The New Colombian Presence

The New Colombian Consul General in Miami

Last October, the new president of Colombia, Gustavo Petro, appointed William René Salamanca Ramirez the Central Consul General in Miami. Prior to his appointment, Salamanca had a long police career, where he earned distinction by implementing a Children and Adolescents Police, strengthening the nation’s Environmental Police, and, as Inspector General, creating the Human Rights Observatory and fighting for transparency in the National Police. His security assignments included the protection of candidates for the presidency, Congress, governorships, and mayors. He advised the campaign of President Petro on issues of security and citizen coexistence, and protection of the environment and natural resources. His first diplomatic post was Police Attaché at the Colombian Embassy in D.C.

With a background in security, human rights, environmental protection, and the protection of children and adolescents, why did you want to become involved as a consular officer?

It was an exclusive decision of Gustavo Petro that I be chosen as the Consul General in Miami, with various purposes. The first, to unite the Colombian community. The second, to accompany the Colombians here and strengthen his [advocacy] for their activities in academia, culture, sports, and gastronomy…. And third, to strengthen the cooperative bonds between the state and federal authorities, and [ensure] that the Colombian Consulate be a consulate with an open-door policy to all Colombian citizens.

How large is the Colombian population in Miami?

In Florida, we are talking about 1,200,000 Colombians, and here within this district, in South Florida, we are talking about 800,000 Colombians. These are not official numbers, but an estimate by academicians and commercial bankers. [In terms of foreign-born residents living in Miami], first it’s Cubans, then Colombians, and then Venezuelans.

Is part of your role here to improve trade and business relations between Miami and Colombia?

Yes, through support of the institutions of the Colombian government. There is an organization here called ProColombia, which is in charge of strengthening the commercial relationships between Florida and Colombia in three ways. First, through [direct] investment in Colombia; second, through the export of products to Florida; and third, through the promotion of tourism for American citizens to Colombia. So, we are allies of ProColombia in supporting these large pillars of our relationship with the United States.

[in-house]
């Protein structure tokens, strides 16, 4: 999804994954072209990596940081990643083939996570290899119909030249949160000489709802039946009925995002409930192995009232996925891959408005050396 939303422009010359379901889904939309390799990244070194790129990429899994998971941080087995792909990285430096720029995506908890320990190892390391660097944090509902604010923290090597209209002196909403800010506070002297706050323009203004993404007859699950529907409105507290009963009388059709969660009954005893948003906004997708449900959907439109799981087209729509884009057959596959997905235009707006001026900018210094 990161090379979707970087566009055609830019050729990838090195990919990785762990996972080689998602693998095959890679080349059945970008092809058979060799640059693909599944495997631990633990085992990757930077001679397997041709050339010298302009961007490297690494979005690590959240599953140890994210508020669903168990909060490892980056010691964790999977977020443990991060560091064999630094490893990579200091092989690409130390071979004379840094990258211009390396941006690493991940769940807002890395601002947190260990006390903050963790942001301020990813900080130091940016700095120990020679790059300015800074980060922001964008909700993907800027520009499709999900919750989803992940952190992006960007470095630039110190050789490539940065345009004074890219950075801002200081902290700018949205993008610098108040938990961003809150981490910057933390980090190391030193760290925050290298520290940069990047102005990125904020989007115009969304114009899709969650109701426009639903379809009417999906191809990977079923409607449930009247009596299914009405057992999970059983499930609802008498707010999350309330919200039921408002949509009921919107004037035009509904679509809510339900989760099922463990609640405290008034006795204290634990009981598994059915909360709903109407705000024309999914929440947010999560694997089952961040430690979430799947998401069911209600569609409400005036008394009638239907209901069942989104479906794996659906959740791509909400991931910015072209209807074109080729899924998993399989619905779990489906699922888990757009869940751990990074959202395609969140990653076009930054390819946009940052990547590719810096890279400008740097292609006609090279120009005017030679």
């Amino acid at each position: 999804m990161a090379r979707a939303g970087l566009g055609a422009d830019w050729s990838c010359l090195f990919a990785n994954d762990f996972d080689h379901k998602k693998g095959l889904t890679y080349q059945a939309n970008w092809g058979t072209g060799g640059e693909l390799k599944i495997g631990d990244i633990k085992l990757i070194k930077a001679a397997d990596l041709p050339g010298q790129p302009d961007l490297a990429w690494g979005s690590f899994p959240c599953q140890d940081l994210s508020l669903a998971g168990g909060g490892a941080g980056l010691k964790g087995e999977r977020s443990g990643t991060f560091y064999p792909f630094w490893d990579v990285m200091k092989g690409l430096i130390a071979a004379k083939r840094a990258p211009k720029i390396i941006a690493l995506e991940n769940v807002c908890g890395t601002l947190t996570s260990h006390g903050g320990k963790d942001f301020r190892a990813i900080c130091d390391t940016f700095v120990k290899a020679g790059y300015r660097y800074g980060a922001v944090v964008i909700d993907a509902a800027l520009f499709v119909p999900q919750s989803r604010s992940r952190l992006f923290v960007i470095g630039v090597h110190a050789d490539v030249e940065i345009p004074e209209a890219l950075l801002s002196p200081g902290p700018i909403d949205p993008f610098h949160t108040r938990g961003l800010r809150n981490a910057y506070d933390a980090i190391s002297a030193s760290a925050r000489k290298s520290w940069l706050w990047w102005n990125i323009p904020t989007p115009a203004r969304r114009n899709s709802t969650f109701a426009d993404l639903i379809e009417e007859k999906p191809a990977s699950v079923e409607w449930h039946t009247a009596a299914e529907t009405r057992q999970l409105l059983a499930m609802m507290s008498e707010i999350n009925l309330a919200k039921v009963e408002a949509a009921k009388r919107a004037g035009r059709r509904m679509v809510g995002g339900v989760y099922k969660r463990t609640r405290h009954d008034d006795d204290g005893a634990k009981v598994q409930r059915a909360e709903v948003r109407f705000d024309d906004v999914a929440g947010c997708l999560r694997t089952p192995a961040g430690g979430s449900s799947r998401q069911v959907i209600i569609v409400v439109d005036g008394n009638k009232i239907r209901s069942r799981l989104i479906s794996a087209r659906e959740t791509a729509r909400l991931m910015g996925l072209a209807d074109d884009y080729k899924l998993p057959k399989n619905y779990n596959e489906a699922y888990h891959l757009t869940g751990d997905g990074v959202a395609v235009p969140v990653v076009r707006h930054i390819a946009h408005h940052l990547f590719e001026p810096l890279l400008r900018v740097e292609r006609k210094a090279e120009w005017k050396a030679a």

So, the new president favors increased trade with the U.S.?

Absolutely. In fact, the United States is our primary commercial partner and our primary investment partner. Exports from Colombia to the United States represent 26 percent [of all exports] and exports from the U.S. to Colombia represent 23 percent of the total [imports]. And there is an agenda to propel industrial production between both countries.

Currently, the top exports from Colombia to the U.S. are gold and flowers. Will that change?

There is also a commitment by the new government to export new products to the United States. These new products have to do with metallurgical, chemistry, life sciences, and agri-food. We have initiated 108 new products that already have permits to enter the United States, including Hass avocados, red peppers, grapes, blueberries, mandarins, oranges, and pineapples… We are also actively involved in the process of exporting software, auto parts, and armored vests.

What are other areas of cooperation and growth?

In the area of security institutions, we aim to strengthen the relationships of cooperation and understanding to face national threats by organized crime, and to strengthen [security] institutions in all their capacities. We are also conscious that the goals of President Petro [include] protection of the environment, protection of water, and protection of life, and how the government of the United States adds to these initiatives.

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